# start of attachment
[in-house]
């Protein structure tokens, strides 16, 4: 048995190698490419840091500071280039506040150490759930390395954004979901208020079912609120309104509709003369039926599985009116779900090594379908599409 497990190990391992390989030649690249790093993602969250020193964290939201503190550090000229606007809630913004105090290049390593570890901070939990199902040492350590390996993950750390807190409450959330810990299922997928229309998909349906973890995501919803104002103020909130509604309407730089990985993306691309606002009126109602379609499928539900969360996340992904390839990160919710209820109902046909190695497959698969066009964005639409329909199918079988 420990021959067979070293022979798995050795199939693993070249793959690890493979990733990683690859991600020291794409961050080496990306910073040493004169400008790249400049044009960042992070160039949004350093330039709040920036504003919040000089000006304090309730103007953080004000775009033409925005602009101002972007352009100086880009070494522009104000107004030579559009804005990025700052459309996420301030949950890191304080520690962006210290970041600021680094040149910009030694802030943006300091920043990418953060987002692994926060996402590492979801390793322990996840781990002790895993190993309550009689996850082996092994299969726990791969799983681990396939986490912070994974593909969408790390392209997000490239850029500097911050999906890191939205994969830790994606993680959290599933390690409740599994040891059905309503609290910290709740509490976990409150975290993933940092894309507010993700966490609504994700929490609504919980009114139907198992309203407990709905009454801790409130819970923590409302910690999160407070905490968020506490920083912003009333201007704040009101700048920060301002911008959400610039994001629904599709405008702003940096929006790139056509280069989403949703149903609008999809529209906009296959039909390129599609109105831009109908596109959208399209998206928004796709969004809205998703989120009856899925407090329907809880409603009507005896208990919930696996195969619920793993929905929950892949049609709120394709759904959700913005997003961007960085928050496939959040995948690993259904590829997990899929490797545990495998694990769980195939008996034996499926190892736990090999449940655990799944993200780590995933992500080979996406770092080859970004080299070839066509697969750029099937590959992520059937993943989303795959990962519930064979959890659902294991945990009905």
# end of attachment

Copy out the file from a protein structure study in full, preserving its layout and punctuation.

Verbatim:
[in-house]
């Protein structure tokens, strides 16, 4: 048995190698490419840091500071280039506040150490759930390395954004979901208020079912609120309104509709003369039926599985009116779900090594379908599409 497990190990391992390989030649690249790093993602969250020193964290939201503190550090000229606007809630913004105090290049390593570890901070939990199902040492350590390996993950750390807190409450959330810990299922997928229309998909349906973890995501919803104002103020909130509604309407730089990985993306691309606002009126109602379609499928539900969360996340992904390839990160919710209820109902046909190695497959698969066009964005639409329909199918079988 420990021959067979070293022979798995050795199939693993070249793959690890493979990733990683690859991600020291794409961050080496990306910073040493004169400008790249400049044009960042992070160039949004350093330039709040920036504003919040000089000006304090309730103007953080004000775009033409925005602009101002972007352009100086880009070494522009104000107004030579559009804005990025700052459309996420301030949950890191304080520690962006210290970041600021680094040149910009030694802030943006300091920043990418953060987002692994926060996402590492979801390793322990996840781990002790895993190993309550009689996850082996092994299969726990791969799983681990396939986490912070994974593909969408790390392209997000490239850029500097911050999906890191939205994969830790994606993680959290599933390690409740599994040891059905309503609290910290709740509490976990409150975290993933940092894309507010993700966490609504994700929490609504919980009114139907198992309203407990709905009454801790409130819970923590409302910690999160407070905490968020506490920083912003009333201007704040009101700048920060301002911008959400610039994001629904599709405008702003940096929006790139056509280069989403949703149903609008999809529209906009296959039909390129599609109105831009109908596109959208399209998206928004796709969004809205998703989120009856899925407090329907809880409603009507005896208990919930696996195969619920793993929905929950892949049609709120394709759904959700913005997003961007960085928050496939959040995948690993259904590829997990899929490797545990495998694990769980195939008996034996499926190892736990090999449940655990799944993200780590995933992500080979996406770092080859970004080299070839066509697969750029099937590959992520059937993943989303795959990962519930064979959890659902294991945990009905």